- Rebecca Purdy
Black History Month begins tomorrow and the library has recently updated the bibliography, “Our Stories: The African-American Experience,” recommending many wonderful recently published titles. Here are just a few of the historical picture books that made the list.
Two titles are Caldecott Honor winners. Henry’s Freedom Box: A True Story from the Underground Railroad, by Ellen Levine and illustrated by Kadir Nelson, tells the true story of Henry “Box” Brown. When his wife and children are sold to pay for their master’s debts, Henry can stand it no longer. With the help of a white doctor, he hides inside a wooden crate and mails himself to an abolitionist in Philadelphia. Travelling by train and boat he at last arrives to freedom.
The details painted on every character’s face are a powerful complement to the text. Henry’s joy in his family and the pain at their loss are beautifully conveyed. The picture of Henry upside down in his box is my favorite. One hand is splayed, reaching towards the reader as he struggles to hold himself up just a little, attempting to relieve some of the pressure on his head, neck and shoulders.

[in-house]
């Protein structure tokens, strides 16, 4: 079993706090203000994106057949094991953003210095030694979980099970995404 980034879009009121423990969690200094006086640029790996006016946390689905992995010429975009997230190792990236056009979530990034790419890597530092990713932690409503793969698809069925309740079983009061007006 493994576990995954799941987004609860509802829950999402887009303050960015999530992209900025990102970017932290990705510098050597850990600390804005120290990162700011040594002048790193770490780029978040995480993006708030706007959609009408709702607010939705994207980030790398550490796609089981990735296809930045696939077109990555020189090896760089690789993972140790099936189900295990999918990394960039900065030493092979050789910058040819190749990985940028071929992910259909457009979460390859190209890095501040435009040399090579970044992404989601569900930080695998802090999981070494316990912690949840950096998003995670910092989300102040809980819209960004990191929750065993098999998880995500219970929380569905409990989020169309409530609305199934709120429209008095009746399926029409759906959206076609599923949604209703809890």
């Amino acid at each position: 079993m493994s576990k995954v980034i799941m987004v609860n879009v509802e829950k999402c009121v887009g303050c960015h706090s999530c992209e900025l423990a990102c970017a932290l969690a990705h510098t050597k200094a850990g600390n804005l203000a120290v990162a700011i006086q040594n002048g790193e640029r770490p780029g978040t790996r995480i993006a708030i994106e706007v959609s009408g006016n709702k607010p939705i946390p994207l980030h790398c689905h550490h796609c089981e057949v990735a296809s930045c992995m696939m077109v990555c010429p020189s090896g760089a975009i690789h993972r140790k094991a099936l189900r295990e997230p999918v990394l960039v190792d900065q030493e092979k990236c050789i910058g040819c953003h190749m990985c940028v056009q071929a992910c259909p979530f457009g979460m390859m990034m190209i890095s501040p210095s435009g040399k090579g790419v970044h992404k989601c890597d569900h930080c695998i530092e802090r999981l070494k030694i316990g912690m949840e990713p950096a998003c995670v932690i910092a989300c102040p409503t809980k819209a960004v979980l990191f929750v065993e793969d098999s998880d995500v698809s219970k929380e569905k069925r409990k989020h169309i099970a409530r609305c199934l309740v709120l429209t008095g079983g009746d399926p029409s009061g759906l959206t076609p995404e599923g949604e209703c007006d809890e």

Coming on Home Soon tells the story of Ada Ruth whose mother has headed North during World War II to earn much needed money on the railroads. Leaving Ada Ruth on her grandmother’s farm, she promises she loves her “more than anything in the world…More than rain. More than snow,” but time passes with no letter and no idea if she is safe. Ada Ruth’s worry abates somewhat on the arrival of a stray kitten in need of love and care. Although her grandmother doesn’t want her to keep it at first, she soon realizes how important the kitten has become to them both as they wait. Written by Jacqueline Woodson and illustrated by E.B. Lewis, the soft colors and dimly lit interiors create a warm, comforting environment for this small, worried family.